The Stasi Museum (Topography of Terror) is very fascinating but warning, you will be very depressed and disturbed afterwards. If you're on holiday and just looking to enjoy the city, I would actually avoid it, and instead spend your time learning about what makes Berlin amazing.

Also,, you'll have to check if it's open over the holidays, but the Mauerpark Flea market on Sundays was absolutely the funnest thing ever.
posted by winterportage at 4:11 PM on November 12


Also, for nightlife, Berghain is legendary (although I've never been because it's not my thing)
posted by winterportage at 4:53 PM on November 12


I just got back from five weeks from Berlin and sort of have too much info to answer your question. So let me focus on a couple of things.

Neighborhoods: definitely recommend dining one evening in Prenzlauerberg near Kollwitzplatz. Can specifically recommend Pasternak for Russian, or Nürnberger Wirtshaus for good (albeit not amazing) traditional German. I lived a few blocks away and loved the neighborhood for walking around a 1920s area and lots of neighborhood cafes, etc. It's kinda bougie but very livable and pleasant.

You mentioned bath houses; do you mean gay ones? There's an active gay bar and sex club scene in Berlin, quite famous really. Schöneberg is the traditional gay bar area and still has a lot of stuff going on, but like everything else a lot of gay social activity has moved towards the east, particularly Kreuzberg. If you just meant a place to swim, Berlin has a lot of public pools. The restored Stadtbad in Prenzlauer Berg looked really cool to me but I didn't go in.

For DDR history, I specifically recommend the Stasi Museum. It's a bit out of the way but it is the actual Stasi office and has a great permanent exhibit. If the weather is nice pair it with a short U-bahn ride / long walk along Karl Marx Allee for the architecture. That also puts you near Fredrichshain, another nice old neighborhood, with lots of restaurants and life along Simon-Dach-Strasse.

The DDR Museum is also worth a visit because it's very well done and popular. But it's this weirdly positive / nostalgic take on the history and gets a lot of criticism for it. For more honest history there are two small museums in Berlin run by a foundation that are free and worth a short visit. The Tränenpalast (Palace of Tears) is specifically about the border crossing at the train station in the middle of town and is very well done. The Museum in the Kulturbrauerei is more about everyday DDR life and is also OK. That's near Kollwitzplatz and well-paired with a Sunday afternoon visit to the food truck happening at the Kulturbrauerei and the flea market at the Mauerpark. Or just with a snack at Konnopke.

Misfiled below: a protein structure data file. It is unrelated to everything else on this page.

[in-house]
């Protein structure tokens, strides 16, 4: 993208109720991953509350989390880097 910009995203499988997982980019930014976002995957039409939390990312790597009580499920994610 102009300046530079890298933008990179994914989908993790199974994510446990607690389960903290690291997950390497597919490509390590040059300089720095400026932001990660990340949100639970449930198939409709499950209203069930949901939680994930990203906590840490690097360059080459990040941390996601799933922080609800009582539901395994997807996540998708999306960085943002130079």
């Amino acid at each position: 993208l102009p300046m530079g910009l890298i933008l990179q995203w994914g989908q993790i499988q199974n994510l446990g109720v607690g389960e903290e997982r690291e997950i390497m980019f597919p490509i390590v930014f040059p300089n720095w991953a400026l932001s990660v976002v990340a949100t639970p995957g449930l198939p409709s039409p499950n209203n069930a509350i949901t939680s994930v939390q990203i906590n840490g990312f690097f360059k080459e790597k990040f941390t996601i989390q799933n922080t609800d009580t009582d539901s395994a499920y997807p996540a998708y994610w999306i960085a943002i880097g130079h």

It's not on your list but if you want Nazi history, make time for the Topography of Terror museum. Be warned: this is very detailed and very heavy. But it's a remarkable historical museum about the Nazi era.
posted by Nelson at 5:21 PM on November 12 [1 favorite]


I've also heard that Berlin is pretty bike-friendly
Berlin is pretty bike-friendly, even in winter. 😀 ❄️ Bike lanes (either separated or on the street) are all over town. People driving generally respect people cycling. A significant minority of Berliners cycle through the winter.
I'm wondering if that would be an undertaking in the middle of winter - do the roads get icy/impassable?
The roads and bike lanes are generally clear and passable unless it just precipitated, and even then it's usually fine. Only once last winter did I feel it was somewhat unsafe to cycle, and that was because at the tail end of our heaviest snowfall I rode through Volkspark Hasenheide (which is a hilly park I use as a shortcut, not a bike path per se). I lost traction and fishtailed a few times but it worked out fine for me and the handful of people (including small children and very old folks) I saw also cycling through the icy slush.

The real limiting factors to winter cycling in Berlin are:
  1. ...your cold-weather gear and your hardiness. I cycle through the winter but guests often find it too much. The items I recommend—because they are often overlooked—are long underwear, warm socks or shoes, and warm windproof gloves. The choices I see folks regret when out for a ride are wearing thin gloves, thin socks, or only a single layer on the lower body.
  2. ...your bike lights. On many Berlin winter days it never really gets light out, and it turns to true darkness quite early. I recommend double-checking the bike lights at time of rental, or bringing your own lights, or wearing a high-vis vest. People in cars give people on bikes plenty of room on shared roads, and Berlin drivers are attentive to bikes, but that still only works if they see you. Visibility is safety.

posted by daveliepmann at 11:12 PM on November 12


Seconding the DDR Museum and the Jewish Museum. We also went to the Holocaust Museum which was interesting.
posted by Ms. Moonlight at 9:16 AM on November 15